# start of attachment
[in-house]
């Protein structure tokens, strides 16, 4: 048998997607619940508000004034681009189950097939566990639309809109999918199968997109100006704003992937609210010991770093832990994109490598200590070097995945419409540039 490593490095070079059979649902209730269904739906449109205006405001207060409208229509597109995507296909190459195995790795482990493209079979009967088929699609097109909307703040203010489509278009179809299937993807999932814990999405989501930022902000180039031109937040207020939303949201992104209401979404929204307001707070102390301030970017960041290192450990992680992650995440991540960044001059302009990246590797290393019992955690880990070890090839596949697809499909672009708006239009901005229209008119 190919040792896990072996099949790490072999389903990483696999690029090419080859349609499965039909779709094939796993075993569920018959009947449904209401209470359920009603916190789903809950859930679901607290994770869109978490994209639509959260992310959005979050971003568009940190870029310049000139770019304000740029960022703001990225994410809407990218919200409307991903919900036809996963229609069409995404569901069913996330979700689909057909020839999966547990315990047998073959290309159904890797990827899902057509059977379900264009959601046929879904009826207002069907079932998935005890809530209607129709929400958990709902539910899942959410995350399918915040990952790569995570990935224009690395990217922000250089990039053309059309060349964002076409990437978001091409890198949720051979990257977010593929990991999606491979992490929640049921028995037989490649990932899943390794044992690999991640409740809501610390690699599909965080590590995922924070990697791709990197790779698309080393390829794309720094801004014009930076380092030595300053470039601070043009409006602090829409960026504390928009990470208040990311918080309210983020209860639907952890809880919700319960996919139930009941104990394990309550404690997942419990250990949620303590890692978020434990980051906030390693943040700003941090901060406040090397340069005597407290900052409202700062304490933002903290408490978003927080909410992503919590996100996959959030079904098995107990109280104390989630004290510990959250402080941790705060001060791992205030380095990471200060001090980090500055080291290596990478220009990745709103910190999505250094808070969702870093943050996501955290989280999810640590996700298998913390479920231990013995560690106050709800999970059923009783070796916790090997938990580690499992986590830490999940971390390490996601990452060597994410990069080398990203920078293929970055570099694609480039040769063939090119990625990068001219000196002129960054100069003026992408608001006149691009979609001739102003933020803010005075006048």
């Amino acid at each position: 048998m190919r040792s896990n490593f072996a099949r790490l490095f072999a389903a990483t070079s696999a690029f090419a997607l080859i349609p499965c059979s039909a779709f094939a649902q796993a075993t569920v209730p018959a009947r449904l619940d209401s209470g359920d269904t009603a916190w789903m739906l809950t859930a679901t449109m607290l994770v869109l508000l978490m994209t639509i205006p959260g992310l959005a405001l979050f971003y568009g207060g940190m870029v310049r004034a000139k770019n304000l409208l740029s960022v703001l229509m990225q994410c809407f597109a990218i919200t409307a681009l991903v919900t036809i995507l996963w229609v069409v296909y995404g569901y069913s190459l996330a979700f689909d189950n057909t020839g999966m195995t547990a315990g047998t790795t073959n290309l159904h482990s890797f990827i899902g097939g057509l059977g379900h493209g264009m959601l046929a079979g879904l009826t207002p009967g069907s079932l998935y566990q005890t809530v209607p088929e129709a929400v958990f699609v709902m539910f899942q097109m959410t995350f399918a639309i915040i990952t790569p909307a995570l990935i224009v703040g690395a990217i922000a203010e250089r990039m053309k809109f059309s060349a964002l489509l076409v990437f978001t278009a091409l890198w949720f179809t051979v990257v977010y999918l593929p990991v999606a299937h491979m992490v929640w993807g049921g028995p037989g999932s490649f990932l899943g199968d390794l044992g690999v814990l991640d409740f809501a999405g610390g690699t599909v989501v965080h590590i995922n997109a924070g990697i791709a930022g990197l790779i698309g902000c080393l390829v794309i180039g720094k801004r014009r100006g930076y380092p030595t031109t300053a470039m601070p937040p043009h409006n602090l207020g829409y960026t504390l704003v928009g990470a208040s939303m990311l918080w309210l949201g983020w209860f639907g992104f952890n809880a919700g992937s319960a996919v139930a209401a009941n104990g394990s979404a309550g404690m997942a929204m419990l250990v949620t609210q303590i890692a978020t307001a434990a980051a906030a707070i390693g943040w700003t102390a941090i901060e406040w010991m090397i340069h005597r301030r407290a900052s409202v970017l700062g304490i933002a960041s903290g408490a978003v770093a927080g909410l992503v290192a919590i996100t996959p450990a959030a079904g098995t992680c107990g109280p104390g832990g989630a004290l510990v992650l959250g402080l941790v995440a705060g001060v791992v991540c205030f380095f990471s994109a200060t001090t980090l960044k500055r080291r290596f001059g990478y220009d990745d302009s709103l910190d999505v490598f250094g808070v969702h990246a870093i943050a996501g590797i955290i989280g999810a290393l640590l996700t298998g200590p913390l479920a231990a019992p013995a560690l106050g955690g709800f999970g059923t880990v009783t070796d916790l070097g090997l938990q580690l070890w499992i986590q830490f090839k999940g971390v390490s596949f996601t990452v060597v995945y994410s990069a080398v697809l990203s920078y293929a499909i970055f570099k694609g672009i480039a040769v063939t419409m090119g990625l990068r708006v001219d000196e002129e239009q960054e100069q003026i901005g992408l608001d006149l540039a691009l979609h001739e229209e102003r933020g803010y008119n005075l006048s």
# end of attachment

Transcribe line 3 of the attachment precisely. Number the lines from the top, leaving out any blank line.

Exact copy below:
């Amino acid at each position: 048998m190919r040792s896990n490593f072996a099949r790490l490095f072999a389903a990483t070079s696999a690029f090419a997607l080859i349609p499965c059979s039909a779709f094939a649902q796993a075993t569920v209730p018959a009947r449904l619940d209401s209470g359920d269904t009603a916190w789903m739906l809950t859930a679901t449109m607290l994770v869109l508000l978490m994209t639509i205006p959260g992310l959005a405001l979050f971003y568009g207060g940190m870029v310049r004034a000139k770019n304000l409208l740029s960022v703001l229509m990225q994410c809407f597109a990218i919200t409307a681009l991903v919900t036809i995507l996963w229609v069409v296909y995404g569901y069913s190459l996330a979700f689909d189950n057909t020839g999966m195995t547990a315990g047998t790795t073959n290309l159904h482990s890797f990827i899902g097939g057509l059977g379900h493209g264009m959601l046929a079979g879904l009826t207002p009967g069907s079932l998935y566990q005890t809530v209607p088929e129709a929400v958990f699609v709902m539910f899942q097109m959410t995350f399918a639309i915040i990952t790569p909307a995570l990935i224009v703040g690395a990217i922000a203010e250089r990039m053309k809109f059309s060349a964002l489509l076409v990437f978001t278009a091409l890198w949720f179809t051979v990257v977010y999918l593929p990991v999606a299937h491979m992490v929640w993807g049921g028995p037989g999932s490649f990932l899943g199968d390794l044992g690999v814990l991640d409740f809501a999405g610390g690699t599909v989501v965080h590590i995922n997109a924070g990697i791709a930022g990197l790779i698309g902000c080393l390829v794309i180039g720094k801004r014009r100006g930076y380092p030595t031109t300053a470039m601070p937040p043009h409006n602090l207020g829409y960026t504390l704003v928009g990470a208040s939303m990311l918080w309210l949201g983020w209860f639907g992104f952890n809880a919700g992937s319960a996919v139930a209401a009941n104990g394990s979404a309550g404690m997942a929204m419990l250990v949620t609210q303590i890692a978020t307001a434990a980051a906030a707070i390693g943040w700003t102390a941090i901060e406040w010991m090397i340069h005597r301030r407290a900052s409202v970017l700062g304490i933002a960041s903290g408490a978003v770093a927080g909410l992503v290192a919590i996100t996959p450990a959030a079904g098995t992680c107990g109280p104390g832990g989630a004290l510990v992650l959250g402080l941790v995440a705060g001060v791992v991540c205030f380095f990471s994109a200060t001090t980090l960044k500055r080291r290596f001059g990478y220009d990745d302009s709103l910190d999505v490598f250094g808070v969702h990246a870093i943050a996501g590797i955290i989280g999810a290393l640590l996700t298998g200590p913390l479920a231990a019992p013995a560690l106050g955690g709800f999970g059923t880990v009783t070796d916790l070097g090997l938990q580690l070890w499992i986590q830490f090839k999940g971390v390490s596949f996601t990452v060597v995945y994410s990069a080398v697809l990203s920078y293929a499909i970055f570099k694609g672009i480039a040769v063939t419409m090119g990625l990068r708006v001219d000196e002129e239009q960054e100069q003026i901005g992408l608001d006149l540039a691009l979609h001739e229209e102003r933020g803010y008119n005075l006048s």